Helm from Java, Part 3

If you use microbean-helm, you are exposed to the gRPC-colored view of the Tiller server.  (If you don’t know what I’m talking about, see part 1 and part 2.)

That view of things has a lot of gRPC cruft in it that for the most part you won’t be concerned with.  To help show you what the conceptual structure of the Tiller object model really is, I put together a UML class view of the main object model exposed by Tiller, eliminating the gRPC methods you’re not likely to use:


So fundamentally in the Helm/Tiller ecosystem, you’re working with charts, that, when installed, result in releases.  In the gRPC-generated object model, a Chart has a Metadata, several files, many values, and many Templates.

Each of these objects represents one of the items in the Helm chart file structure.  But, obviously, because with microbean-helm these are Java objects you can create them from any source you like.

Of note here is the use of Any for non-template files (like NOTES.txt).  While there are apparently lots of different ways to use this general purpose class, the Helm ecosystem appears to encode a chart file’s simple relative filename as the return value of its getTypeUrl() method, and its textual content as the return value of its getData() method. It’s not entirely clear whether Helm and Tiller got this right, but that is currently the behavior, so there you go.

It strikes me that, fuzzily, there are interesting opportunities here that involve microbean-helm, fabric8’s DefaultKubernetesClient, fabric8’s DockerClient, and so on to create Tiller-compatible charts but using plain Java.

Helm from Java, part 2

In the previous post, I outlined how microbean-helm produces the Java bindings for Helm, the Kubernetes package manager.  Specifically, it creates and packages up the gRPC Java code that describes the API surfaced by the Tiller server-side component of Helm (the thing that does the heavy lifting in the Helm ecosystem).

In the latest revision of the project, I’ve done some road grading to make it easier to work with the (cumbersome) gRPC API.  Here is how you connect to Tiller from Java and ask it for a particular release.  That is, we’re basically doing the Java equivalent of helm history someRelease:

Under the covers, this sets up a port forwarding connection to the first Pod in the cluster that is running a healthy instance of Tiller (hopefully there is exactly one) and establishes all the gRPC plumbing for you (which is not very straightforward).  As long as you ensure that (in this example) both the DefaultKubernetesClient and the Tiller object are closed, as is done in this example, you won’t leak resources.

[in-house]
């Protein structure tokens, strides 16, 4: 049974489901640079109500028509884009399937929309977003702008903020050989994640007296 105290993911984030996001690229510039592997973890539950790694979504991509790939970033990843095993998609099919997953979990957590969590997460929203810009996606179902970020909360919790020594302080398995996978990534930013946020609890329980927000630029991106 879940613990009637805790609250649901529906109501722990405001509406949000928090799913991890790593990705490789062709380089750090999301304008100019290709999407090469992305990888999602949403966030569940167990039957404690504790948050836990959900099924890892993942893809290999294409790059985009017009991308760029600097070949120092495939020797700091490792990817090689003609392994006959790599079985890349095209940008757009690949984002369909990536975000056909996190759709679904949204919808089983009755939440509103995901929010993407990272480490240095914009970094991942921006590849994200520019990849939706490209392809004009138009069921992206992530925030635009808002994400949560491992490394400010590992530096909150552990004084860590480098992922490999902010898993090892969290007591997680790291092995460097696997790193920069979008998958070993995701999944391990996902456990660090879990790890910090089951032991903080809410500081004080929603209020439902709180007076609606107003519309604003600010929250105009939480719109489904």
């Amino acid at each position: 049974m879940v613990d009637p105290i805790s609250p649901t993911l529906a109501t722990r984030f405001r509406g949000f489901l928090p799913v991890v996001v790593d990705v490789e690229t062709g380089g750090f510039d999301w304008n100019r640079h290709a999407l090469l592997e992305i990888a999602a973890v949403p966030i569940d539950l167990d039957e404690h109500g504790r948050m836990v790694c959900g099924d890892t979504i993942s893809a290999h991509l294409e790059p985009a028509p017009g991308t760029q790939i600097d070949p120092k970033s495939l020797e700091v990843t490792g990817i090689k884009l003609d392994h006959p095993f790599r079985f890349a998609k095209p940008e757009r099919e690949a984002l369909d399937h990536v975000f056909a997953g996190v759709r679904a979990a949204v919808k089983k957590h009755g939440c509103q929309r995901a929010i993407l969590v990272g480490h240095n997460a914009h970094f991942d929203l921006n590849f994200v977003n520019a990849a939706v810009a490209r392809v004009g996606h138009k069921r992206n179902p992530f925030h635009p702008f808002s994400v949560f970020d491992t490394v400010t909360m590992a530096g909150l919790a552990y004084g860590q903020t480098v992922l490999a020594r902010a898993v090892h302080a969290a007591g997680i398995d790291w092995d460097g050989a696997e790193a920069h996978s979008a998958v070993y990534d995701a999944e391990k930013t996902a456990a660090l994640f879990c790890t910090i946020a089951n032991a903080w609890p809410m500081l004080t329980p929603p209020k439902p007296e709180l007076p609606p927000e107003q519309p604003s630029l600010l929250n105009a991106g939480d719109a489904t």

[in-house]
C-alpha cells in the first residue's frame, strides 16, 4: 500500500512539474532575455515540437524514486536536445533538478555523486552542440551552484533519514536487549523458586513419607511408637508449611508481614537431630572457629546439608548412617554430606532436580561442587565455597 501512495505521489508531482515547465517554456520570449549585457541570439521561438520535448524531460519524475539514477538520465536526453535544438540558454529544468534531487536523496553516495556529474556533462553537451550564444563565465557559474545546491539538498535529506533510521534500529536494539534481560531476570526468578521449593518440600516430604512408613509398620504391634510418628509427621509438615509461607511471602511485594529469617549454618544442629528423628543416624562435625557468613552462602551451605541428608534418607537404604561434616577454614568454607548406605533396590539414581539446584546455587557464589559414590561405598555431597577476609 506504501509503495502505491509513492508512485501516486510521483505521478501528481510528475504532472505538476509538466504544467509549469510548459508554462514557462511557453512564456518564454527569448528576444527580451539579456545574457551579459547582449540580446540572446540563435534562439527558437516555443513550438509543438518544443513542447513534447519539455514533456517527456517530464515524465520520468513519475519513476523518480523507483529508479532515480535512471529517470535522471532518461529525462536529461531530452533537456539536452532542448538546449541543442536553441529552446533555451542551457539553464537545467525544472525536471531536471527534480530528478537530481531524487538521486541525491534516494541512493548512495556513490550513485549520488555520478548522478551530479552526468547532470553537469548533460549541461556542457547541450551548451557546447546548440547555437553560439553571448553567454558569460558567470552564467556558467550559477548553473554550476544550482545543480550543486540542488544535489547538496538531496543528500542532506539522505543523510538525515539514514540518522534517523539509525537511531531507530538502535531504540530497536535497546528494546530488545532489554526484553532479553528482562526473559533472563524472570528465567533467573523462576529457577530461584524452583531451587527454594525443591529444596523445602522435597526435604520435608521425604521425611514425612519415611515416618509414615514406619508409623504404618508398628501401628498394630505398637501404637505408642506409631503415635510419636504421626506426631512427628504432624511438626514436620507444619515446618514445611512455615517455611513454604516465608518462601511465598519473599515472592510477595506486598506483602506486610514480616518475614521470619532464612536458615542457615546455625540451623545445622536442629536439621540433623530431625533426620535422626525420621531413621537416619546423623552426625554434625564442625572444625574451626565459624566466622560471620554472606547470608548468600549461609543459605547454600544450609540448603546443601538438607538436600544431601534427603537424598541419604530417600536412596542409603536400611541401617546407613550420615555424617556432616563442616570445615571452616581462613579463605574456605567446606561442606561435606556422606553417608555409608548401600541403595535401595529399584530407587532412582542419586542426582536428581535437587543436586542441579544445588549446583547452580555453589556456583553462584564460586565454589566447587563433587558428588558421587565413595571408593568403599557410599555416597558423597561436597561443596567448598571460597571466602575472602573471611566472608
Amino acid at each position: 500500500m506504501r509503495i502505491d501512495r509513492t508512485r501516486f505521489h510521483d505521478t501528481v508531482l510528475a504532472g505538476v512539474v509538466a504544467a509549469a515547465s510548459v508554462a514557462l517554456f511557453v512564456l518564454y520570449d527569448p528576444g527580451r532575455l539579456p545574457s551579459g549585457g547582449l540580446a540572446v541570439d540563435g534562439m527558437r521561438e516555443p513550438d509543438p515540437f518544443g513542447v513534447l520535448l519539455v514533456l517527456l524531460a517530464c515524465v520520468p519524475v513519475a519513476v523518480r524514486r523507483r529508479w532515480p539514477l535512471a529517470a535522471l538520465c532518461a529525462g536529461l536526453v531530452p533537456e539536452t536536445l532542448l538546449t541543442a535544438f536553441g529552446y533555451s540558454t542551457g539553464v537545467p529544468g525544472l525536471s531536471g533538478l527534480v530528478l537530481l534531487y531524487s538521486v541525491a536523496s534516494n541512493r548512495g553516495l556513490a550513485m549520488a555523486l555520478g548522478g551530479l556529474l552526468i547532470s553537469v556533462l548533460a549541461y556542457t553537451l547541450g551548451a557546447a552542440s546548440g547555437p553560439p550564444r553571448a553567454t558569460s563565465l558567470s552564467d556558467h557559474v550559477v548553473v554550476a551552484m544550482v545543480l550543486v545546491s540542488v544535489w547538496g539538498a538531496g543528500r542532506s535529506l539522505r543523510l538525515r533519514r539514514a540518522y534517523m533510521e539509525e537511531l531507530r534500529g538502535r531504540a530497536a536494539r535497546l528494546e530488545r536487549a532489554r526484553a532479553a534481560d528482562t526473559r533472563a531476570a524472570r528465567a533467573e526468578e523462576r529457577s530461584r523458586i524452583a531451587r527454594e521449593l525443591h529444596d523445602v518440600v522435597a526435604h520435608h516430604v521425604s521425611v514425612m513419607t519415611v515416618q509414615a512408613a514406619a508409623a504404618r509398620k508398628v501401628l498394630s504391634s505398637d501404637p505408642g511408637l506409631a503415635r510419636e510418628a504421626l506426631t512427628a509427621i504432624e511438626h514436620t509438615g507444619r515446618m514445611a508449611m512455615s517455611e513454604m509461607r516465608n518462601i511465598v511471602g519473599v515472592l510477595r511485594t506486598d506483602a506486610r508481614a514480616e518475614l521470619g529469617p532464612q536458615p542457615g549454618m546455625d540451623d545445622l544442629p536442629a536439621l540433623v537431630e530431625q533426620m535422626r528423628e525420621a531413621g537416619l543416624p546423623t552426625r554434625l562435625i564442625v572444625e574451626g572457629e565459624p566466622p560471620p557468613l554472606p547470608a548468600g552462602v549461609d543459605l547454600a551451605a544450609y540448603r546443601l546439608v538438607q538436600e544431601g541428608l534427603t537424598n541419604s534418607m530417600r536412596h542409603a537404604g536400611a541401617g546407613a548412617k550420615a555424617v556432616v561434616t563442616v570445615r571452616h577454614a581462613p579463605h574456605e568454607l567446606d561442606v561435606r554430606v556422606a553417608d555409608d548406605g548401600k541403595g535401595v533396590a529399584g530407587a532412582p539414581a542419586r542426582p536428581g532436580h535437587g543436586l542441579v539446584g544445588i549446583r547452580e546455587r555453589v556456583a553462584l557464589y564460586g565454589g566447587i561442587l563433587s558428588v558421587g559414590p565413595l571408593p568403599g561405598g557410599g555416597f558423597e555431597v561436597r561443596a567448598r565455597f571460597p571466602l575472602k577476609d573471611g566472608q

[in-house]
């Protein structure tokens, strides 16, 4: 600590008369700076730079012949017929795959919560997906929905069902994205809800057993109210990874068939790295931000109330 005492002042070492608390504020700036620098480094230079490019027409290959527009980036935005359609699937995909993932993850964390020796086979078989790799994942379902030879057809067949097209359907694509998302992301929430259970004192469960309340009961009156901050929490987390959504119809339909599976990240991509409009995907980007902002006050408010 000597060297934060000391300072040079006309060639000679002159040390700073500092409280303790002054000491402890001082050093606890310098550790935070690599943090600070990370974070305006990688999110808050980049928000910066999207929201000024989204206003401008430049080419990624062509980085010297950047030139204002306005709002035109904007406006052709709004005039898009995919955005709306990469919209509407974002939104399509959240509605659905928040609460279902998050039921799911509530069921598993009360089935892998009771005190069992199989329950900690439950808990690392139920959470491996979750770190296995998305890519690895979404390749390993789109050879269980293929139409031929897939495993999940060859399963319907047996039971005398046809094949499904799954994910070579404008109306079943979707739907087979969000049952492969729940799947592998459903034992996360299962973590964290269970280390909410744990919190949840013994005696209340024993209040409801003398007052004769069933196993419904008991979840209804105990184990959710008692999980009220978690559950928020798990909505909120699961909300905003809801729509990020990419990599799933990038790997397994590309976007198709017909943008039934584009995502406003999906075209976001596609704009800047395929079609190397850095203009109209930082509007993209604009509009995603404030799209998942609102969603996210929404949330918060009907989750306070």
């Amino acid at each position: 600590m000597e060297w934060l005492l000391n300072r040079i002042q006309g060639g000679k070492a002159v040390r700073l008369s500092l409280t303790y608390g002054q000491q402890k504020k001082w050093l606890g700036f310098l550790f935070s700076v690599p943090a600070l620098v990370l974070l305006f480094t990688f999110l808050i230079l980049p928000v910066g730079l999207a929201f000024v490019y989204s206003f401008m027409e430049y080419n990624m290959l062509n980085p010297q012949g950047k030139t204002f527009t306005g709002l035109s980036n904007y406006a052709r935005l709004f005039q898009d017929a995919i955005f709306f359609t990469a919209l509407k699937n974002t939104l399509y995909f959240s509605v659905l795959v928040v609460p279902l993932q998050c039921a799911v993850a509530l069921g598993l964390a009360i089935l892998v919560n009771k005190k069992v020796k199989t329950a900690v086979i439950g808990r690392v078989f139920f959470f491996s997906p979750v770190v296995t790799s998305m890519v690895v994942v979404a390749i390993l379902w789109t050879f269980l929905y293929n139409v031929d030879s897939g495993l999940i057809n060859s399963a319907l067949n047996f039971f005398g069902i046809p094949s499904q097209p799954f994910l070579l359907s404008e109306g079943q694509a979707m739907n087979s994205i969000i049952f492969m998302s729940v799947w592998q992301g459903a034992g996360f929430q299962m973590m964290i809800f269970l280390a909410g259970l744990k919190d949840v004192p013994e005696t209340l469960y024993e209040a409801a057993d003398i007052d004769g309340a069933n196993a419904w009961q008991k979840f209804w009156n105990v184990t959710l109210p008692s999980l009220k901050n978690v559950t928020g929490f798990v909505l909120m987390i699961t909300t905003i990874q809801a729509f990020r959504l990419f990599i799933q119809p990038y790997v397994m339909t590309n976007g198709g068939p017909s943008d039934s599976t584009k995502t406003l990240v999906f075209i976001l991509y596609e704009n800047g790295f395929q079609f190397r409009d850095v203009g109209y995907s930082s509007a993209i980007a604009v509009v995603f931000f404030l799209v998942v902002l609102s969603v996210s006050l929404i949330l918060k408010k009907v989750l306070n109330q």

Happy Helming from Java!

Helm from Java!

If you work with Kubernetes, you have surely encountered Helm, the more-official-than-the-alternatives package manager for the Kubernetes platform.

Helm is a command-line tool, written in Go, that interacts with a Kubernetes cluster to make managing all the various Kubernetes resources a little easier and less of a frantic exercise in watching things break and restart automatically.  It is indispensable.  You can read more about it at its Github repository.

Helm’s machinery consists of two parts: the command line tool, helm, and the server-side componentry that stays mostly hidden behind the scenes (Tiller).  (The nautical imagery gets very old very fast but there’s no escaping it.)

When you install helm, the first thing you do (typically) is to run helm init.  This sets up some housekeeping directories and such locally, and also, very conveniently, programmatically constructs Kubernetes Deployment, Service and (optionally) Secret resources that together cause Tiller to be deployed into Kubernetes so that the helm command line tool can talk to it.  It’s a very simple idempotent bootstrap operation and is key to helm‘s simplicity.

Once you have Tiller running in your Kubernetes cluster, the helm command line tool talks to it to do the heavy lifting.  Tiller, in other words, is the real workhorse, and helm is a glorified curl for it.  (Representing it this way is a great disservice to the Helm team, of course, and I’m not actually serious, but it should help you to put the pieces together mentally.)

Now suppose you wanted for whatever crazy reasons to do the following from a Java library: